My sister and the others ripped into their candy and finished quickly. I kept my peppermint ball in the wrapper tightly in the palm of my hand. The show was just about to finish when I opened the wrapper and placed the peppermint candy in my mouth. It was large, but not so large that it didn’t fit in my mouth. At one point I thought I heard a lot of movement behind me, but was still watching the television. My sister bumped into me from behind and that’s when it happened. My peppermint candy ball slid back and was stuck in my throat. I jumped up. I couldn’t speak. What came out was “aack…aack”. I kept trying to spit it out. I tried coughing, but it wouldn’t budge. Now the foster siblings were on their feet shouting instructions at the same time. I remember hearing someone mention that I would have to go to the hospital. My sister began to slap me on the back. I think she thought that if she kept doing that it would either go down or come back up. Someone ran into the kitchen. I heard them talking fast, chairs being pushed, and shouts from the adults. I entered the kitchen just as our foster mother was heading toward the living room. One look at me and she grabbed me and pushed me near the kitchen sink. She reached for a spoon as she yelled, “Aye, mire lo que hizo esta niña,” look what this girl has done. She kept switching from one end of the spoon to the other as she tried to figure out which end should go in my mouth. It’s as if she was trying to scoop the damn thing out of my throat. All I saw was a shaky silver spoon heading toward me. Finally, she dropped the spoon and threw her hands up. I can tell you she was screaming other things, but I could not understand. I was too busy shaking and crying. I was warm and cold all at the same time.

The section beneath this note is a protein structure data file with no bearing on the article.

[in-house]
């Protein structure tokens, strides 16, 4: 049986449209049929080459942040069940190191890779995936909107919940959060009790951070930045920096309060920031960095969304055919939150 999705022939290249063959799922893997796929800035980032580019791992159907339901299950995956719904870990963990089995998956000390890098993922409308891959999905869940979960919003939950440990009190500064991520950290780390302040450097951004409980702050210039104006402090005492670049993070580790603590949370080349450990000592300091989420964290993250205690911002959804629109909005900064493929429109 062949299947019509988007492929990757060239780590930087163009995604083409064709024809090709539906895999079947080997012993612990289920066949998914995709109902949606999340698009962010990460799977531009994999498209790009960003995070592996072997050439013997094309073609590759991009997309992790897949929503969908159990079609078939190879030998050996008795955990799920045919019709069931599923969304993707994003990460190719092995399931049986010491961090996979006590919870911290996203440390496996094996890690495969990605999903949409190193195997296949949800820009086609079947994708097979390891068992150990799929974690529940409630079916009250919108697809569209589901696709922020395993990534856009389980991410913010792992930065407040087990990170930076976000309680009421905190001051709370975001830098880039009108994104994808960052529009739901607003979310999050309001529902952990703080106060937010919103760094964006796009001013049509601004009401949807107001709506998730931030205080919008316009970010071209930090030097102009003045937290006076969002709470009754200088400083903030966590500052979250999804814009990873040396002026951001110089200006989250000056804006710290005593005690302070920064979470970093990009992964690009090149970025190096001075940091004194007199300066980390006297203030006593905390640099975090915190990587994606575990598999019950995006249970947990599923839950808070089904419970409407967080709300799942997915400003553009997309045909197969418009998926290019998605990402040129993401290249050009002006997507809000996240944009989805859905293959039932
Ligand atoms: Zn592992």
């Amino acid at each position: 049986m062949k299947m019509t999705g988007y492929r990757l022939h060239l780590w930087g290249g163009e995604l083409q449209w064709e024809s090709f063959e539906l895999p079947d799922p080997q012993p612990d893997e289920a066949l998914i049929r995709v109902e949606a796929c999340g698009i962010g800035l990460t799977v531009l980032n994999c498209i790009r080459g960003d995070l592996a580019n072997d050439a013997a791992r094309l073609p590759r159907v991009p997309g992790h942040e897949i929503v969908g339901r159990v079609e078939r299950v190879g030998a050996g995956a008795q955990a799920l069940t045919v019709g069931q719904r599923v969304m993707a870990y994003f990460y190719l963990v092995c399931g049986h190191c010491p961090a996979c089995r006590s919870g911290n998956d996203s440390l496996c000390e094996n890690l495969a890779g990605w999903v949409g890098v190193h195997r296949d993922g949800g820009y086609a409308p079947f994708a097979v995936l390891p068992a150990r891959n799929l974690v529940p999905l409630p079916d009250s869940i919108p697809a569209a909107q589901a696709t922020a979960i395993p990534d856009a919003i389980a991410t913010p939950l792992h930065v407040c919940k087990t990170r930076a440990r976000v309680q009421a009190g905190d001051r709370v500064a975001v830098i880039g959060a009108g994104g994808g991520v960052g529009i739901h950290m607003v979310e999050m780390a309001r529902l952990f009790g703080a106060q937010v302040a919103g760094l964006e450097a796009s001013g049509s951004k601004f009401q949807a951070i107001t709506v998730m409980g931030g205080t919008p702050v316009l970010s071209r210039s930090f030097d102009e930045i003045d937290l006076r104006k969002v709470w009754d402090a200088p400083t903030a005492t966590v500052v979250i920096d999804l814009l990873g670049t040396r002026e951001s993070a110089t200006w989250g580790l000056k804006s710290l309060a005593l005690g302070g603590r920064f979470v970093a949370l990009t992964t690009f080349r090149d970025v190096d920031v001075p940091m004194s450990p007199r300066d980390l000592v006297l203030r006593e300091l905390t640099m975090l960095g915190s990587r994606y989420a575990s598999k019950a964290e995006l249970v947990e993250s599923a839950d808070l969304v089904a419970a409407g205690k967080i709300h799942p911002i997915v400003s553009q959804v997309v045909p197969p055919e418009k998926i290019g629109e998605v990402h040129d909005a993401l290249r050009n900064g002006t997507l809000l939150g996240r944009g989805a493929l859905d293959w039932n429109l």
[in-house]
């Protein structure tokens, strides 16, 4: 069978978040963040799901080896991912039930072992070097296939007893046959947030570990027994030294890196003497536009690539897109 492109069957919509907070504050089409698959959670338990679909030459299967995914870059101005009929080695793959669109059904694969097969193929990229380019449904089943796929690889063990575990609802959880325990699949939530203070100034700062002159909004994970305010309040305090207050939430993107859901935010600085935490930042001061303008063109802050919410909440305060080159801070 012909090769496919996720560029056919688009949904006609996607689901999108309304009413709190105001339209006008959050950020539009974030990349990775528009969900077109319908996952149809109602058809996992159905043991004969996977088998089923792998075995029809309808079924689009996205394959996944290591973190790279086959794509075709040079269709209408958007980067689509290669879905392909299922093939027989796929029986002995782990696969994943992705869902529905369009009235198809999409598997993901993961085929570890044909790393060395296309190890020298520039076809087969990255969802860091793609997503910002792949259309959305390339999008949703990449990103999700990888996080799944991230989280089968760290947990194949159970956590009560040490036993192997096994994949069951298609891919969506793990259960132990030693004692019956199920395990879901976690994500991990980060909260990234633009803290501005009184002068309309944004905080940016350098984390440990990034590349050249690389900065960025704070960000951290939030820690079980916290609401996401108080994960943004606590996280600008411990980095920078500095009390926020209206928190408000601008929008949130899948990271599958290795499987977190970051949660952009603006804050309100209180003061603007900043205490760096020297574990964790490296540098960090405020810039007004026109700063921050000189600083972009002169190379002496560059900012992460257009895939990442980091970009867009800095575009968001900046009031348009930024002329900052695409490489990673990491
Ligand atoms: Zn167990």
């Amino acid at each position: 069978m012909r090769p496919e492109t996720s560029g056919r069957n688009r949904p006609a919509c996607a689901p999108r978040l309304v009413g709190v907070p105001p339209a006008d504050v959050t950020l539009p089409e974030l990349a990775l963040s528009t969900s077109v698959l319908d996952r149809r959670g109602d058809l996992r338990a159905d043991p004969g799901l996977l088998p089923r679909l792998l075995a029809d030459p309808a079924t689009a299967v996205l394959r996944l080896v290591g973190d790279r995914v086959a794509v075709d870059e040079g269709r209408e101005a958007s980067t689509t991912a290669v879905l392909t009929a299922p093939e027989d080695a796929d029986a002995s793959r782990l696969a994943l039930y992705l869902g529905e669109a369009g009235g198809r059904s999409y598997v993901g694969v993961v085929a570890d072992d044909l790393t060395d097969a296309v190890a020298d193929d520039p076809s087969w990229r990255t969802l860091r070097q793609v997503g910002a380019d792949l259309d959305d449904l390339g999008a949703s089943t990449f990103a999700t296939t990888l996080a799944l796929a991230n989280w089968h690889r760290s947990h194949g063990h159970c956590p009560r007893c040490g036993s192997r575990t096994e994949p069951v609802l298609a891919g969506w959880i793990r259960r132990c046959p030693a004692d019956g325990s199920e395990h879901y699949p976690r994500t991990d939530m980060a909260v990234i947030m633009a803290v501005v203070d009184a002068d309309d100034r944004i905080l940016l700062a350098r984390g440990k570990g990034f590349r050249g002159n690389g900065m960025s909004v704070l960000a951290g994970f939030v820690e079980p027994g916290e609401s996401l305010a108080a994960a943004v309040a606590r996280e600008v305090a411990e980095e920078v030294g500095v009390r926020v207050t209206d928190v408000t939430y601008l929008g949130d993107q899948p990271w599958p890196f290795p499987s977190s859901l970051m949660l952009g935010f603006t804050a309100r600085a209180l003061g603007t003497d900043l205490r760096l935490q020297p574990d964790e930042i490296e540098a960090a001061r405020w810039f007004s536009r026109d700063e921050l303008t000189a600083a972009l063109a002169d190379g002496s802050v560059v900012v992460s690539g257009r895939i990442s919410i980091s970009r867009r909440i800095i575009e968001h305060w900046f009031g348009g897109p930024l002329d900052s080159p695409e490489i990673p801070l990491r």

Someone shoved a glass of water at me and I heard someone say drink, so I did. The peppermint ball didn’t budge. One woman stood up from the table and calmly said, “Darle un pedazo de pan; empujará el caramelo abajo,” give her a piece of bread; it will push the candy down. She handed me the bread as she motioned for me to put it in my mouth. I chewed it quickly and swallowed. The bread, along with my cherished peppermint ball started sliding down my throat, slowly. Then a glass of milk appeared and I drank it. I could feel the bread and candy ball traveling farther down. I just stood there with tears rolling down my cheeks breathing heavily. Everyone was looking at me. All I wanted to do was hide in my room. Our foster mother continued ranting in Spanish as I was shoved into a chair at the table. I heard someone say something about watching me to make sure I was okay.
As a kid, you don’t realize that the piece of candy in your throat is beginning to dissolve. It’s getting smaller and smoother, because your saliva is making it shrink. I could still breathe, so I guess I wasn’t in great danger. Maybe I was lucky because it was a peppermint ball. But I still liked sharing the story, and saying with great flare that on that day “the bread lady saved my life.”